Thus it is apparent that there has been provided, in accordance with the invention, a system and method for protecting a building from unauthorized entry that fully meet the objects and advantages set forth above. Although the invention has been described and illustrated with reference to specific embodiments thereof, it is not intended that the invention be so limited. Other recorded sounds and other methods for arranging detectors and speakers, for example, are among the variations and modifications that will be apparent to those skilled in the art after review of the foregoing description. Accordingly, it is intended to encompass all such variations and modifications that fall within the spirit and scope of the invention.


1. A building intrusion projection system which comprises:

a plurality of means for detecting noise of attempted entry, said means for detecting including a plurality of audio microphones located proximate a plurality of possible building entry sites;
recorded response means including an audio tape player having a continuous play audio tape with a recording of sounds of an excited dog;
speakers located within said building for broadcasting said recorded response means;
means responsive to said means for detecting for activating said recorded response means through at lease one speaker having a pre-established relationship with said means for detection activating said recorded response means, said responsive means including a controller coupled to said audio microphones through building wiring.

2. The system of claim 1 wherein said means responsive further comprises means for turning off said recorded response means after a predetermined time.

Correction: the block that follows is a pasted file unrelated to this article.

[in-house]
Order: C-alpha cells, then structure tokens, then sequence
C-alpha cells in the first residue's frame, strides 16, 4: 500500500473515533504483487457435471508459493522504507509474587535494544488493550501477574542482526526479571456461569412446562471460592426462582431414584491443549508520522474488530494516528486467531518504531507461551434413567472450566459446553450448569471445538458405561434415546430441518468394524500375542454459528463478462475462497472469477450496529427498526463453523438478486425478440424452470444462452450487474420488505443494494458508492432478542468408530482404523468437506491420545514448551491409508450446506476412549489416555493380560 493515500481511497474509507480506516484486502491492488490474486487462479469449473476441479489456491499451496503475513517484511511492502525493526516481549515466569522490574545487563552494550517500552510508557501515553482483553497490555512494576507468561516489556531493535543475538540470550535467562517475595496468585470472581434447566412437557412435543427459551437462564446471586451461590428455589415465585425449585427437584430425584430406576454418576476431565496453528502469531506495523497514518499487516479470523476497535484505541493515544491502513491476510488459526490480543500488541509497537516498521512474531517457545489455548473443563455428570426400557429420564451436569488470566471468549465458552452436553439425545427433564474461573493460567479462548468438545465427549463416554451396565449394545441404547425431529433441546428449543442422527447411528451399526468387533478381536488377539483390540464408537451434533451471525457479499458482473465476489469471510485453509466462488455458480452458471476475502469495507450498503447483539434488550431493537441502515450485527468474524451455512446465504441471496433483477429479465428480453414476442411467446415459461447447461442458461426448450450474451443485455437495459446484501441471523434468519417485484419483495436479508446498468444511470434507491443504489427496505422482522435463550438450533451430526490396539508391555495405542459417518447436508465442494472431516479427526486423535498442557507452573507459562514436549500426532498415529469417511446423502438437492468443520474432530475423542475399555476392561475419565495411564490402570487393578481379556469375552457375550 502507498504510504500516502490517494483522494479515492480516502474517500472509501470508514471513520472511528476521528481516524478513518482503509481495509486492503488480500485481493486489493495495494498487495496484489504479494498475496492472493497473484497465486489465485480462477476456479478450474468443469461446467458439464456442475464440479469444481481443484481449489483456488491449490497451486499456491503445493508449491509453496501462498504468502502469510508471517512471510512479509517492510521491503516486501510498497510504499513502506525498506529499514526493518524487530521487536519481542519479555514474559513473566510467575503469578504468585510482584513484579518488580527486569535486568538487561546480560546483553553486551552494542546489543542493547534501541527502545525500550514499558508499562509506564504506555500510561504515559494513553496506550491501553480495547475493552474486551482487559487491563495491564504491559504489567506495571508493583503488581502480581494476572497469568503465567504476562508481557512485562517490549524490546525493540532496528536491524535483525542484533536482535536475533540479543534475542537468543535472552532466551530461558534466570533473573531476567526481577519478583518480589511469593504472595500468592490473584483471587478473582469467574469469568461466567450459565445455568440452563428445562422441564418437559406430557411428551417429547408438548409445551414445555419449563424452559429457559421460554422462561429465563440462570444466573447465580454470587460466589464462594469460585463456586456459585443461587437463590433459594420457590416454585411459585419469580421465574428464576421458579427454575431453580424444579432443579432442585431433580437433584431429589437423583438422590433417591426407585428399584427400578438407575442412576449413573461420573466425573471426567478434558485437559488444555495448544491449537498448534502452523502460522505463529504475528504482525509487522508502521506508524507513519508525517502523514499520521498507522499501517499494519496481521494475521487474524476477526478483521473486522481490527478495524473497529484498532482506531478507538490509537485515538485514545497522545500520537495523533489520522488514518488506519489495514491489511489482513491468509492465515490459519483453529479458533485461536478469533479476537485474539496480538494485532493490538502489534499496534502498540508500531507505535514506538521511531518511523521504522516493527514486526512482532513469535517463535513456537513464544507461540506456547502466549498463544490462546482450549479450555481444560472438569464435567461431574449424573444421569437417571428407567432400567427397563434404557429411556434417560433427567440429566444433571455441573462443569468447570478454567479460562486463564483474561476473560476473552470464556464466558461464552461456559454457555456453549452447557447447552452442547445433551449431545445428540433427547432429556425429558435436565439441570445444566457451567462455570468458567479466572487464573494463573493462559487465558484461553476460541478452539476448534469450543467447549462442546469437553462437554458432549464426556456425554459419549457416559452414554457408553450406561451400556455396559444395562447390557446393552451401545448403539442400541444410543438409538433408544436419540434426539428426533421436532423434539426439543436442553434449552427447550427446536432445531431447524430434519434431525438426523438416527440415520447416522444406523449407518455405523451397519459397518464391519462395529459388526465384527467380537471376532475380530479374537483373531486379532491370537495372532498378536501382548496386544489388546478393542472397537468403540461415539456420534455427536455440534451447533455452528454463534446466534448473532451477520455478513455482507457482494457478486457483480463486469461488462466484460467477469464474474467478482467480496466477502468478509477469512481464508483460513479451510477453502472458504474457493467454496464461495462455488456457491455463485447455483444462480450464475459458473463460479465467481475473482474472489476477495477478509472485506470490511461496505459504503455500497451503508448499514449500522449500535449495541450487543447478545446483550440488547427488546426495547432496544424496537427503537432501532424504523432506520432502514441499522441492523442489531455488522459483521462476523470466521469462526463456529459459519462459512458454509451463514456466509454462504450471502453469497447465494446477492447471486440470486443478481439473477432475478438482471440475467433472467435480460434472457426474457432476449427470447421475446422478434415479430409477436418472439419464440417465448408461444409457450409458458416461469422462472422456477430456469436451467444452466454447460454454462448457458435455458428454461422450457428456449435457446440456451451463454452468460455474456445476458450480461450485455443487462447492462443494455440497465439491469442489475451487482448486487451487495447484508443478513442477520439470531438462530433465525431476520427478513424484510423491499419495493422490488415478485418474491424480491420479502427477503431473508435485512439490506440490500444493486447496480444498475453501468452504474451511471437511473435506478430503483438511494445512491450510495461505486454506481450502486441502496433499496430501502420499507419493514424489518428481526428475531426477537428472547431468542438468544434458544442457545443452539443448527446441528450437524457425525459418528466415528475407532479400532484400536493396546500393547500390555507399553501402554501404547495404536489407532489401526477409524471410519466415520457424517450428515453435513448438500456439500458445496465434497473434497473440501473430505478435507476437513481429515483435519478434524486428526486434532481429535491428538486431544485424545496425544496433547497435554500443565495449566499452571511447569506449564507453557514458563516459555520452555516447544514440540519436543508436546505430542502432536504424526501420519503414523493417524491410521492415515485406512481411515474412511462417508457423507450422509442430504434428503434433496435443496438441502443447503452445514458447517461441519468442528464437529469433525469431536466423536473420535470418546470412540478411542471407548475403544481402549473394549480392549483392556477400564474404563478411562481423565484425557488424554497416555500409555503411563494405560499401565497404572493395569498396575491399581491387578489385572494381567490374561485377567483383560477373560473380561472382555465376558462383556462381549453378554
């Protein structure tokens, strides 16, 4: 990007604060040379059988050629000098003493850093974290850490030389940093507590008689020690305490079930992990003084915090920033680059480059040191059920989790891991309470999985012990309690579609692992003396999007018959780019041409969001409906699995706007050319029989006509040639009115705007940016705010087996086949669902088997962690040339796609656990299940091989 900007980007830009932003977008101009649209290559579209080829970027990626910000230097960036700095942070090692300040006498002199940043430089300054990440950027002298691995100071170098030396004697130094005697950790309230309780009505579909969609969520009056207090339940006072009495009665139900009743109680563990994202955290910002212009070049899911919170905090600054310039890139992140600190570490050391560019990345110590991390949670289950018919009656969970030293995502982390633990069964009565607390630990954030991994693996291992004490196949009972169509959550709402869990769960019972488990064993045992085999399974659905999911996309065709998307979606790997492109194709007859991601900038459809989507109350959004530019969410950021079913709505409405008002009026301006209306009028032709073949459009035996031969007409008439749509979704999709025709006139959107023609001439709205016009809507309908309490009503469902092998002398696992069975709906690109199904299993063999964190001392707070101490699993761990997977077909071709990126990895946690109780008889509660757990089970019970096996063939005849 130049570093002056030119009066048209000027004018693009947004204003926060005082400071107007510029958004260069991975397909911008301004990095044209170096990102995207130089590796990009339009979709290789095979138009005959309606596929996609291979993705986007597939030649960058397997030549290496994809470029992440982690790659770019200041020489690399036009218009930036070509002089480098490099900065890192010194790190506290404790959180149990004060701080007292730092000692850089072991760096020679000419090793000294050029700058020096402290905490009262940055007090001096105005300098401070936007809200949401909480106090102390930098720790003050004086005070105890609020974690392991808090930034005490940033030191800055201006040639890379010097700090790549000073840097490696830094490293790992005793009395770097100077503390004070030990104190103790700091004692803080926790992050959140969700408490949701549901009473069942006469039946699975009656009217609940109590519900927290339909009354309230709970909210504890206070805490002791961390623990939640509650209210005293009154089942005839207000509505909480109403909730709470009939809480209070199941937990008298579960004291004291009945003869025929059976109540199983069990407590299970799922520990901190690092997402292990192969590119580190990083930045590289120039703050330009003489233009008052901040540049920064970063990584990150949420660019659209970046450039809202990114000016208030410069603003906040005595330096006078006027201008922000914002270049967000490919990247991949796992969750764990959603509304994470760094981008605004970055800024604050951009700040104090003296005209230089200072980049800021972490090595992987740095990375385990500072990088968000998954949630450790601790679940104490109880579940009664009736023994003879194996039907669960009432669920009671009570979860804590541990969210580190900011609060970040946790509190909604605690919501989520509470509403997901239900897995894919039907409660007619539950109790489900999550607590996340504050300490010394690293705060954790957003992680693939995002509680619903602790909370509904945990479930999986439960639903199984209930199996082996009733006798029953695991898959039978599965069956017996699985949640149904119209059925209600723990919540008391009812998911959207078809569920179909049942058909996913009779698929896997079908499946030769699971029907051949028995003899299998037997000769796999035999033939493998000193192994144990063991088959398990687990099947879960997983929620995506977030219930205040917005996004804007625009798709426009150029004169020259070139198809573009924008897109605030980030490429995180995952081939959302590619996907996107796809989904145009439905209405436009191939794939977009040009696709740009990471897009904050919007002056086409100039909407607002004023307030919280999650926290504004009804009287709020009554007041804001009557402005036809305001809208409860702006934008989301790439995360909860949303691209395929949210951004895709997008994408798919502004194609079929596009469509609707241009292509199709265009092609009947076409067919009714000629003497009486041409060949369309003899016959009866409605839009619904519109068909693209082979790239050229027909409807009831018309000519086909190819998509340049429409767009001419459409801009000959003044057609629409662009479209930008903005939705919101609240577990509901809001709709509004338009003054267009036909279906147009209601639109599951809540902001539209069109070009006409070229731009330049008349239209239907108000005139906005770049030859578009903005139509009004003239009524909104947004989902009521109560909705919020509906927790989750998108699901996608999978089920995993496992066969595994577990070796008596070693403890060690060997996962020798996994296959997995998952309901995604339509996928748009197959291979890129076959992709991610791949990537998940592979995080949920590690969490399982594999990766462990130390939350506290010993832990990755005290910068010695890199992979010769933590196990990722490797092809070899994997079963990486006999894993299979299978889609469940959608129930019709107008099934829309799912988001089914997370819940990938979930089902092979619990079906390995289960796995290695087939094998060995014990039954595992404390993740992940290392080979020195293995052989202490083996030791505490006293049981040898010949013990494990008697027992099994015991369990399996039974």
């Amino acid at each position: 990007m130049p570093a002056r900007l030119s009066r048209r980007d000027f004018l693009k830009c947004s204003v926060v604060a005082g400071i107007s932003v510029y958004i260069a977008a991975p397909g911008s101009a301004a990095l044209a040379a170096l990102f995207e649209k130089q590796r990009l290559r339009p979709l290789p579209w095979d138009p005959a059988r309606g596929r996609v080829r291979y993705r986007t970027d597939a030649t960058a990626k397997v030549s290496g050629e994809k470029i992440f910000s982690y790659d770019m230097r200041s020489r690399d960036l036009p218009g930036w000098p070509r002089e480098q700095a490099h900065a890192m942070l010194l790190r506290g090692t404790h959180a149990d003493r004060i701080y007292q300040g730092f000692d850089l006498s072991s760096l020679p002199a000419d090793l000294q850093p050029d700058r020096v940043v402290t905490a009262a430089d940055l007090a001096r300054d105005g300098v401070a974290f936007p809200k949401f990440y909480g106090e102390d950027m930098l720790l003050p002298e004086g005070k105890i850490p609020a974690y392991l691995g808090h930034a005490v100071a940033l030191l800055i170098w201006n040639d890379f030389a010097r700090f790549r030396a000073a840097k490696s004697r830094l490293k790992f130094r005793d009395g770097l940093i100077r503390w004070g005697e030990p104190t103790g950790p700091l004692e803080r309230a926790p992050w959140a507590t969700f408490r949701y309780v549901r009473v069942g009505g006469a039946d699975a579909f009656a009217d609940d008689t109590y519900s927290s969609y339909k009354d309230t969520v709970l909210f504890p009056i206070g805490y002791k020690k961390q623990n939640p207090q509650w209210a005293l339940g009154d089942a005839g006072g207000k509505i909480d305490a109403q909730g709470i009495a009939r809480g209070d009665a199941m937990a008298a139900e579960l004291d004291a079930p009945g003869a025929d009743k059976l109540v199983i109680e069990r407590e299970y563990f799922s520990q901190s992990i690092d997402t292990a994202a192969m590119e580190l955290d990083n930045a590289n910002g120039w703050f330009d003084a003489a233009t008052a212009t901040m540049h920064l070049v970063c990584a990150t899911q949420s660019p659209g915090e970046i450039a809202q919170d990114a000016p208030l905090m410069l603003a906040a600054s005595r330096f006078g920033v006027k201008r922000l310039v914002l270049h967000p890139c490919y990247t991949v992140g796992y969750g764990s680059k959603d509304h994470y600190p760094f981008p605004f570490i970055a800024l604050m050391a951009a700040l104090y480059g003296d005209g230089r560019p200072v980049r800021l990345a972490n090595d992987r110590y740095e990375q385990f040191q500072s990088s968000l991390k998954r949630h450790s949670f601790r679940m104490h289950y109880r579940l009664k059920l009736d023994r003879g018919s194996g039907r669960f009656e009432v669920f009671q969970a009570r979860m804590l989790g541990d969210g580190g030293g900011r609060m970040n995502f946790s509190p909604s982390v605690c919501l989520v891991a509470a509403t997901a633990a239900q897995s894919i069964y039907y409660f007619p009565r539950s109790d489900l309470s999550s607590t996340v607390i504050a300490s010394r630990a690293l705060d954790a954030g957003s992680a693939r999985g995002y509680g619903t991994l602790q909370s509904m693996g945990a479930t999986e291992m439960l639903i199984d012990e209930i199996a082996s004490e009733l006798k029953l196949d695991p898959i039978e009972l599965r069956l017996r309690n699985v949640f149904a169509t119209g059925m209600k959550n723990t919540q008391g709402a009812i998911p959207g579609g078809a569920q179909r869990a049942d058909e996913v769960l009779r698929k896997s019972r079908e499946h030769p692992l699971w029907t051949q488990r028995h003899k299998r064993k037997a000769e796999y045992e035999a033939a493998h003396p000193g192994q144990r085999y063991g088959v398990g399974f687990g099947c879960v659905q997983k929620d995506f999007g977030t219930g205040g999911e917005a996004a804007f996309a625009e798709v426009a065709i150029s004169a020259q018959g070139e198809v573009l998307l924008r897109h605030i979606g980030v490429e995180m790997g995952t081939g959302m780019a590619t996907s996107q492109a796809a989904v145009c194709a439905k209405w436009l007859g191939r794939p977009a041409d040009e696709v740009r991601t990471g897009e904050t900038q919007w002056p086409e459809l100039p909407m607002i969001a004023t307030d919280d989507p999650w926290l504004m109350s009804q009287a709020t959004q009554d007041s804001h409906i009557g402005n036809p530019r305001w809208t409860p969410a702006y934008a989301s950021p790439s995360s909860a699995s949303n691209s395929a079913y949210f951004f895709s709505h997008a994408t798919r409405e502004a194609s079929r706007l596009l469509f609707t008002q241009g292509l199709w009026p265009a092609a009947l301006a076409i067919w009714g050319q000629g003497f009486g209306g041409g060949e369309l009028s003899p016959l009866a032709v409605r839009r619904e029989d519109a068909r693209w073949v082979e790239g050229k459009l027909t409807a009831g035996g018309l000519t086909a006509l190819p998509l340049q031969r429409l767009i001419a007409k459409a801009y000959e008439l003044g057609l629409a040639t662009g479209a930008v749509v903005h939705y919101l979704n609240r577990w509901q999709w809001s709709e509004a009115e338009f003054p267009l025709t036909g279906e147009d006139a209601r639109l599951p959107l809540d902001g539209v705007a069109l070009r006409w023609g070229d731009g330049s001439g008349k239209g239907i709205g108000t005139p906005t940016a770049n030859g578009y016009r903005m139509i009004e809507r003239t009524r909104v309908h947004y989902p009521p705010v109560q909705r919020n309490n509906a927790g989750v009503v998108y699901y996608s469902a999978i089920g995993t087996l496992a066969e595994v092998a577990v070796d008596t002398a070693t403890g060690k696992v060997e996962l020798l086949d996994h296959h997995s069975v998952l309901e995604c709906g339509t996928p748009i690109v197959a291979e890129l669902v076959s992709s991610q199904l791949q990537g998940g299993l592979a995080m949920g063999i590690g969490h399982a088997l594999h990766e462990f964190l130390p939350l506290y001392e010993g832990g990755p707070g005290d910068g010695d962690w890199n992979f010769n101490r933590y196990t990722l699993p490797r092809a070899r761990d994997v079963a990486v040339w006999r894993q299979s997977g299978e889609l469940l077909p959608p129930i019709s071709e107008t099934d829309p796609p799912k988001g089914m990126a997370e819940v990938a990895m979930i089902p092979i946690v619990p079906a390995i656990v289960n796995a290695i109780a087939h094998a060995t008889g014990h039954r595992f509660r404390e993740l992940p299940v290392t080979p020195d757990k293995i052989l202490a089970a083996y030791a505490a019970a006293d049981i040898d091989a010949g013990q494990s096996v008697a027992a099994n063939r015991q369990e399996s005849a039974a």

3. The system of claim 2 wherein said means responsive further comprises delay means for preventing said recorded response means being turned on again after being turned off.

4. A method for protecting an unoccupied building which comprises the steps of:

placing a plurality of noise detectors within said building to detect noise of attempted entry;
providing a tape player within said building;
providing said tape player with a continuous play tape recording of a sounds of an excited dog;
placing a plurality of speakers within said building for broadcasting said recording played on said tape player;
providing tape player activating means for turning on said tape player in response to noise detected by said noise detector; and
activating at least one of said speakers, said at least on speaker determined by an identified noise detector detecting said noise.

Referenced Cited

U.S. Patent Documents

3761912 September 1973 Stettner et al.
4212007 July 8, 1980 Reyes et al.
4344071 August 10, 1982 Allen
4408308 October 4, 1983 Smith et al.

Patent History

Patent number: 4544920
Type: Grant
Filed: Oct 27, 1982
Date of Patent: Oct 1, 1985
Inventor: Jerry J. Hamlin (Mesa, AZ)
Primary Examiner: Howard A. Birmiel
Law Firm: Weiss & Holloway
Application Number: 6/437,156